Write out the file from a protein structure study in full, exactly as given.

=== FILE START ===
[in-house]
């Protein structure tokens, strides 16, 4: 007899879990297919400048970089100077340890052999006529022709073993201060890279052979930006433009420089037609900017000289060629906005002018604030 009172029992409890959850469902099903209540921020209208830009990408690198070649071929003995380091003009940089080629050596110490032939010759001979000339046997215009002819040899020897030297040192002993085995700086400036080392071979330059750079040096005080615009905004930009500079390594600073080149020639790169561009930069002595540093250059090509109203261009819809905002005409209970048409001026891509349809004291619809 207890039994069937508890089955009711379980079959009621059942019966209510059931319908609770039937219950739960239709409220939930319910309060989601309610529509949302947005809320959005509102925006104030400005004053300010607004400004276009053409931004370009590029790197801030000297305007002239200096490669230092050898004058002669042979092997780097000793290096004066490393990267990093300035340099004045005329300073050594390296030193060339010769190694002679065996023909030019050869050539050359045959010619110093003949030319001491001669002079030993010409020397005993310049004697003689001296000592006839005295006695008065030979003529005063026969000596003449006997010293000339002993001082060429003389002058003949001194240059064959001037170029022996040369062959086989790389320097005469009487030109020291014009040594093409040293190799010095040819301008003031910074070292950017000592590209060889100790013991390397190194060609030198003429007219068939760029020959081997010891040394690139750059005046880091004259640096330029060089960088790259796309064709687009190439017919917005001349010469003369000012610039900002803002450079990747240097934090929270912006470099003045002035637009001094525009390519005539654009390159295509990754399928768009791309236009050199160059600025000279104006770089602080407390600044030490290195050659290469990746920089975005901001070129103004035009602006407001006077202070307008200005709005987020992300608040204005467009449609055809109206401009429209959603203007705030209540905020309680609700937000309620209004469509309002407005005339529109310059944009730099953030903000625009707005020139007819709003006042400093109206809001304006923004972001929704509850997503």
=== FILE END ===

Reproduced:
[in-house]
């Protein structure tokens, strides 16, 4: 007899879990297919400048970089100077340890052999006529022709073993201060890279052979930006433009420089037609900017000289060629906005002018604030 009172029992409890959850469902099903209540921020209208830009990408690198070649071929003995380091003009940089080629050596110490032939010759001979000339046997215009002819040899020897030297040192002993085995700086400036080392071979330059750079040096005080615009905004930009500079390594600073080149020639790169561009930069002595540093250059090509109203261009819809905002005409209970048409001026891509349809004291619809 207890039994069937508890089955009711379980079959009621059942019966209510059931319908609770039937219950739960239709409220939930319910309060989601309610529509949302947005809320959005509102925006104030400005004053300010607004400004276009053409931004370009590029790197801030000297305007002239200096490669230092050898004058002669042979092997780097000793290096004066490393990267990093300035340099004045005329300073050594390296030193060339010769190694002679065996023909030019050869050539050359045959010619110093003949030319001491001669002079030993010409020397005993310049004697003689001296000592006839005295006695008065030979003529005063026969000596003449006997010293000339002993001082060429003389002058003949001194240059064959001037170029022996040369062959086989790389320097005469009487030109020291014009040594093409040293190799010095040819301008003031910074070292950017000592590209060889100790013991390397190194060609030198003429007219068939760029020959081997010891040394690139750059005046880091004259640096330029060089960088790259796309064709687009190439017919917005001349010469003369000012610039900002803002450079990747240097934090929270912006470099003045002035637009001094525009390519005539654009390159295509990754399928768009791309236009050199160059600025000279104006770089602080407390600044030490290195050659290469990746920089975005901001070129103004035009602006407001006077202070307008200005709005987020992300608040204005467009449609055809109206401009429209959603203007705030209540905020309680609700937000309620209004469509309002407005005339529109310059944009730099953030903000625009707005020139007819709003006042400093109206809001304006923004972001929704509850997503």